Every year the Yad Vashem Holocaust Memorial Museum in Jerusalem grants the award to a non-Jew for helping Jews during the Holocaust. This year, for the first time in the history of the award, it has been given to an Arab, namely the late Egyptian doctor Mohammed Helmy, for his aid to the Jewish community in Germany during World War II.
In 1922, Helmy moved from Egypt to Germany to study medicine. Even in those days, long before the war broke out; Helmy was discriminated against and fired from his job at the Robert Koch Institute. The fact that he was not of the Aryan race exacerbated the discrimination and he was banned from practicing medicine and marrying his German fiancé. He was arrested in 1939 and remained in prison for a year.
After he got out, he helped Anna Gutman, a family friend, and her relatives hide from the Gestapo. The website quotes Gutman as saying: “The Gestapo knew that Dr Helmy was our family physician and they knew that he owned a cabin in Berlin-Buch. He managed to evade all their interrogations. In such cases, he would bring me to friends where I would stay for several days, introducing me as his cousin from Dresden. When the danger would pass, I would return to his cabin. Dr Helmy did everything for me out of the generosity of his heart and I will be grateful to him for eternity.”
After the Gutman family escaped to the United States, they wrote letters to the Berlin Senate in the 1960s about their rescuer and these letters were recently submitted to the Yad Vashem Holocaust Memorial Museum. It is believed that Helmy remained in Berlin and was able to marry his fiancé. He passed away in 1982.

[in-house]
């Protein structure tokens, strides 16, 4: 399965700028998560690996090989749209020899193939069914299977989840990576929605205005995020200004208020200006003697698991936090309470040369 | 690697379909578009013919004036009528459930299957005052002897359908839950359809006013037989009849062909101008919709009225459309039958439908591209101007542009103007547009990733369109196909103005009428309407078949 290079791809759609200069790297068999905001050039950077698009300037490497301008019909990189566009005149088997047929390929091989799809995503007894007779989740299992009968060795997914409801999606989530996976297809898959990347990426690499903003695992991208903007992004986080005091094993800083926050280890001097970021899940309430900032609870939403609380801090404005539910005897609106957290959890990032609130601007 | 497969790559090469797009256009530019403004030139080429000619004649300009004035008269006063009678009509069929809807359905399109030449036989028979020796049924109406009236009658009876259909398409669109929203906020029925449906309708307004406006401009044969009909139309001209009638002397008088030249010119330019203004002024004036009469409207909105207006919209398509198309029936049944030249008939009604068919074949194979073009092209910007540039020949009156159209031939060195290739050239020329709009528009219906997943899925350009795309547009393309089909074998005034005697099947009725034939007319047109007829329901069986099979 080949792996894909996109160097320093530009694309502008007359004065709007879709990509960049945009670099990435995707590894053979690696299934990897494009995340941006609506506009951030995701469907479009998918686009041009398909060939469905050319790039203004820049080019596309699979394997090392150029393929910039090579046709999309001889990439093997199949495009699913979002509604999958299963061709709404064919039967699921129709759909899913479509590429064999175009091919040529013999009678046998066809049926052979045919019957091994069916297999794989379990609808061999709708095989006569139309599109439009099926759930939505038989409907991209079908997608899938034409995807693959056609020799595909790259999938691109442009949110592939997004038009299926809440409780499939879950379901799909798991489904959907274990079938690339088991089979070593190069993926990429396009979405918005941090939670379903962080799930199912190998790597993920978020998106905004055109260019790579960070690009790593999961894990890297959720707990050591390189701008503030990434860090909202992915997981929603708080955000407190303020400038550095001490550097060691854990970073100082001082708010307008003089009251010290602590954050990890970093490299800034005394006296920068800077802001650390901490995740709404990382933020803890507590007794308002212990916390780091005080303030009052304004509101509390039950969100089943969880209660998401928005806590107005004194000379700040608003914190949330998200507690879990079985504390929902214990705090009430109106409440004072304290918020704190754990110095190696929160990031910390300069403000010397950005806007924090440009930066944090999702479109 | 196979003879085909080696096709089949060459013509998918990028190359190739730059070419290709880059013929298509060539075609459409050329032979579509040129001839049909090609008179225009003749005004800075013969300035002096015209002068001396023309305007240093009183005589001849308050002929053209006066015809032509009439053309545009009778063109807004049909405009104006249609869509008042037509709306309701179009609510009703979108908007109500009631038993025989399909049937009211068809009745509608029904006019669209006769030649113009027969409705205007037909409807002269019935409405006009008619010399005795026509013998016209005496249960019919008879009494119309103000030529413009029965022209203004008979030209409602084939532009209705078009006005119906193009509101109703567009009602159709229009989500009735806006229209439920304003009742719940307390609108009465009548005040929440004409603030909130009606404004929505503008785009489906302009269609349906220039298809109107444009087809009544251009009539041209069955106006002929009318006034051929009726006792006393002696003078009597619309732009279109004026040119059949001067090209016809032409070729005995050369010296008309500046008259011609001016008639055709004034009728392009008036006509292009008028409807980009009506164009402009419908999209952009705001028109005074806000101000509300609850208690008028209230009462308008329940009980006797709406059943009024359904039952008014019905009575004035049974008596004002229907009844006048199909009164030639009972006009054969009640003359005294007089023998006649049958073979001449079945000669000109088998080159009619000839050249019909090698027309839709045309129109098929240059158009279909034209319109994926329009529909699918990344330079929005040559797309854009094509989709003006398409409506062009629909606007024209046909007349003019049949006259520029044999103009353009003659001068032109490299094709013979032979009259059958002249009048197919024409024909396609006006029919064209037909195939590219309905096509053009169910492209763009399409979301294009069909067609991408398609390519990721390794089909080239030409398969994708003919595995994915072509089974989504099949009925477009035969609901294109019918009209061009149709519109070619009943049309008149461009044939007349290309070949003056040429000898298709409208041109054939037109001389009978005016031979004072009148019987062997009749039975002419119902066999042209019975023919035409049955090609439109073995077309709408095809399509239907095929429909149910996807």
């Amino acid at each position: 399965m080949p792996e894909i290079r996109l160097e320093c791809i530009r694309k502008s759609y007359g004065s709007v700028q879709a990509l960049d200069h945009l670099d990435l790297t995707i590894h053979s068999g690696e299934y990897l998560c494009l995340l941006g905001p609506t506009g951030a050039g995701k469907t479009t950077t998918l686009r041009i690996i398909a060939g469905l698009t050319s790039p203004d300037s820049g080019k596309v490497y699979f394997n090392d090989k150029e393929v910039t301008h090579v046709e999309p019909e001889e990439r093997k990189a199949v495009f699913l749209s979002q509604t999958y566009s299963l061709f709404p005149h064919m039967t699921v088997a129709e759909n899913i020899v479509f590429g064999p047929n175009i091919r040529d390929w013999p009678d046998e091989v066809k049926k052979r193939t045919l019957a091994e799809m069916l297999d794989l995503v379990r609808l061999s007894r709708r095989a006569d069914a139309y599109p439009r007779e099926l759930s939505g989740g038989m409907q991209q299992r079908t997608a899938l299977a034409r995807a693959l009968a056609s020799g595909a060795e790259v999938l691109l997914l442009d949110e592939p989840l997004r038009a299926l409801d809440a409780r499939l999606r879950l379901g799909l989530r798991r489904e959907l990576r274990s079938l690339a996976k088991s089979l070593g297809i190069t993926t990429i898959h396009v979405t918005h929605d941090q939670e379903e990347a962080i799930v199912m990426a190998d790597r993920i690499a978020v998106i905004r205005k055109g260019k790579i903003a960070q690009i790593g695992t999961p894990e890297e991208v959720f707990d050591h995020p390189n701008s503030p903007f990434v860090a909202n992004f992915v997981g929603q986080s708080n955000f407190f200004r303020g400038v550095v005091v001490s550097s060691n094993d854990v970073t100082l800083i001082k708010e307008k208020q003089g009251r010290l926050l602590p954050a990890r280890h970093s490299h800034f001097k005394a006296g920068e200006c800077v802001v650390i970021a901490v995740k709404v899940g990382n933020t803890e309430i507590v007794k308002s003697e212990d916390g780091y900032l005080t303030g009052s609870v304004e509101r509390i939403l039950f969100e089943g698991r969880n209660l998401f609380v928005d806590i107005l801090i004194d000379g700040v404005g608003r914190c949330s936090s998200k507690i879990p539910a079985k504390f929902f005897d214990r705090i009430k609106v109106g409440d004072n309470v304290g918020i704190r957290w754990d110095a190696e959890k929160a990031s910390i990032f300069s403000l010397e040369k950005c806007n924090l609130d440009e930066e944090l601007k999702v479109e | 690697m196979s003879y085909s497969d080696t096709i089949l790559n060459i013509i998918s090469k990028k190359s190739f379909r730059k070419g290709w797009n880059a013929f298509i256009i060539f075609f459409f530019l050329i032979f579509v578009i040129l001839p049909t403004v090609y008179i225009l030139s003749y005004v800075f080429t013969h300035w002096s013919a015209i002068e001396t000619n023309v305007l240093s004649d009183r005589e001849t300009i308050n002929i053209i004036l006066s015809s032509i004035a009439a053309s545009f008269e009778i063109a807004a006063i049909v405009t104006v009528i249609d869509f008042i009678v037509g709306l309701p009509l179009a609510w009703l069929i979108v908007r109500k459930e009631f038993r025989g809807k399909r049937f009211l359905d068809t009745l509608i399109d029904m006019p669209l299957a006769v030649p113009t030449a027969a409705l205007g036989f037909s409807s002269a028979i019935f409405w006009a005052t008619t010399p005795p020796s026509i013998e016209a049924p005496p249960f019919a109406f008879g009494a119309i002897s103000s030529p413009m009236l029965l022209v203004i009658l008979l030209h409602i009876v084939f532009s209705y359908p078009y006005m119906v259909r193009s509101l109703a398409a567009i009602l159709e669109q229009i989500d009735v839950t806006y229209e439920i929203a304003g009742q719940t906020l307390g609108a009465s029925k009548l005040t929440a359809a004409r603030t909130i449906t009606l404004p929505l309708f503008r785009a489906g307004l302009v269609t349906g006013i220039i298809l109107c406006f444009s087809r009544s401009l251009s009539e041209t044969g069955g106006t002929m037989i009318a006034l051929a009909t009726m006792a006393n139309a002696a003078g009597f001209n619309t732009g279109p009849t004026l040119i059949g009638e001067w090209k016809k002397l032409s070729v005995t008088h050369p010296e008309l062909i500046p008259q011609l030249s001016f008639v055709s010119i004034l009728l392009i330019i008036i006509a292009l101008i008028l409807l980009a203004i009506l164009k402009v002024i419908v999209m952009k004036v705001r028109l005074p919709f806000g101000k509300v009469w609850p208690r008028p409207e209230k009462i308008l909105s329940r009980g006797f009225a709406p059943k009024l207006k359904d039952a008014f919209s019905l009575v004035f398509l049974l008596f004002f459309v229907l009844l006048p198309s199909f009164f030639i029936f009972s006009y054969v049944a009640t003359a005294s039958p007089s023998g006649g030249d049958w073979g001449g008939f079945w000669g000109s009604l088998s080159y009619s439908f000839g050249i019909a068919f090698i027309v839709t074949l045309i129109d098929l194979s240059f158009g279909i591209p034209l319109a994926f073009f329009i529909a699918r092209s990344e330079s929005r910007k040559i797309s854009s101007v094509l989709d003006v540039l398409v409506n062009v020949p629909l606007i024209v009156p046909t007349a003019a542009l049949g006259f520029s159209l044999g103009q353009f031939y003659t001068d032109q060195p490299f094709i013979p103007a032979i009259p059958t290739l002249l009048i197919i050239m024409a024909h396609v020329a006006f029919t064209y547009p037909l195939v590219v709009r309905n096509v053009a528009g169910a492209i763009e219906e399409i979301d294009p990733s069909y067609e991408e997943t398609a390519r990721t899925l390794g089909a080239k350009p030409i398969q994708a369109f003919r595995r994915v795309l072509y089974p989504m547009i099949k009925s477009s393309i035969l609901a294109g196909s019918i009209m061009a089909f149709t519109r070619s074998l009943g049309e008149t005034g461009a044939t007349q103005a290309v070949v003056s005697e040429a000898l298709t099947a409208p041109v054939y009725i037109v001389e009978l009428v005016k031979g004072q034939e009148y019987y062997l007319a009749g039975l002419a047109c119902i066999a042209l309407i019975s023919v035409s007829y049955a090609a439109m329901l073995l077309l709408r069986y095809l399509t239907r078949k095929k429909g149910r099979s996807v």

The museum was established to keep the memory of the Jews who lost their lives during the Holocaust alive. In 1963, the museum’s Remembrance Authority decided to create a database of all the non-Jews who helped the fleeing Jewish community in any way possible. They created a public commission, overseen by a Supreme Court Justice, who looks through every case submitted and verifies the facts.
The museum’s website states: “This project is a unique and unprecedented attempt by victims to pay tribute to people who stood by their side at a time of persecution and great tragedy. Based on the principle that each individual is responsible for his or her deeds, the program is aimed at singling out within the nations of perpetrators, collaborators and bystanders, persons who bucked the general trend and helped the persecuted Jews.”
The program divides the help that was given into four different categories. Firstly, there are those who hid Jews in their own homes. These “rescuers” put their own lives in danger, as they were subjected to torture and often killed by the Nazis if those in hiding were discovered. In addition, they had to provide extra food and drink during a time of war, when supplies were already low or rationed.
The second category consists of the people who helped create false identities for fleeing Jews by providing them with fake papers so that they could slip under the radar. These rescuers were usually either officials who broke the law or forgers. As per the website: “Diplomats in Budapest in late 1944 issued protective papers and hung their countries flags over whole buildings, so as to put Jews under their country’s diplomatic immunity.”
The third type of rescuers includes those who aided in smuggling Jews from dangerous locations, where their lives were at risk, to safe zones. This included people who helped them cross borders into “unoccupied countries” or escape from prisons.
The final category is for those who rescued children, or rescuers who adopted Jewish children who were separated from their parents or left behind. Usually, these children ended up being killed by the regime unless they were taken in. In some countries, specific underground organisations were created to save them.
In addition to a digital database available on the museum’s website, those awarded the title are given a medal, a certificate and their name is added to the Mount of Remembrance, located in Jerusalem.